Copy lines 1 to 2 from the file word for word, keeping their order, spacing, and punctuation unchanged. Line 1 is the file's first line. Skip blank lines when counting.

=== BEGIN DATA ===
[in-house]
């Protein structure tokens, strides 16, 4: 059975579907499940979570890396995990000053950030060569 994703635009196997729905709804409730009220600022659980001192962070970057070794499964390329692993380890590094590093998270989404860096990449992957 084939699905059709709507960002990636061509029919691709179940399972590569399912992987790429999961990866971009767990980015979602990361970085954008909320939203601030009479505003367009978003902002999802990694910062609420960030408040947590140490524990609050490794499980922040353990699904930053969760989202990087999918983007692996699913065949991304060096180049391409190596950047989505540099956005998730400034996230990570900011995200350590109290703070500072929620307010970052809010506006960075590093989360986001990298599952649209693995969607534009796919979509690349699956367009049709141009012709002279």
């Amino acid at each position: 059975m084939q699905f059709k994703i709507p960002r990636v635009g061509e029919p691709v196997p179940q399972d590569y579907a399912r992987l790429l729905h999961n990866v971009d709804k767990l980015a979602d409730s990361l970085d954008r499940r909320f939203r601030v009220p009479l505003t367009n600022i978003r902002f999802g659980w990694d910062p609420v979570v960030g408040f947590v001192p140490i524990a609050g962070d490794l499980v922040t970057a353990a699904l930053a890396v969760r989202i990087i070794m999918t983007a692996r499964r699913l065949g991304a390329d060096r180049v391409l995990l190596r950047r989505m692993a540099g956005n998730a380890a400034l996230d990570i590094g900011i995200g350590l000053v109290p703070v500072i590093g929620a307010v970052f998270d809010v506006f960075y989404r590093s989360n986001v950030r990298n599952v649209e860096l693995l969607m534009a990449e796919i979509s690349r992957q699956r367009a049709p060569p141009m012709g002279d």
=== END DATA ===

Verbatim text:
[in-house]
């Protein structure tokens, strides 16, 4: 059975579907499940979570890396995990000053950030060569 994703635009196997729905709804409730009220600022659980001192962070970057070794499964390329692993380890590094590093998270989404860096990449992957 084939699905059709709507960002990636061509029919691709179940399972590569399912992987790429999961990866971009767990980015979602990361970085954008909320939203601030009479505003367009978003902002999802990694910062609420960030408040947590140490524990609050490794499980922040353990699904930053969760989202990087999918983007692996699913065949991304060096180049391409190596950047989505540099956005998730400034996230990570900011995200350590109290703070500072929620307010970052809010506006960075590093989360986001990298599952649209693995969607534009796919979509690349699956367009049709141009012709002279």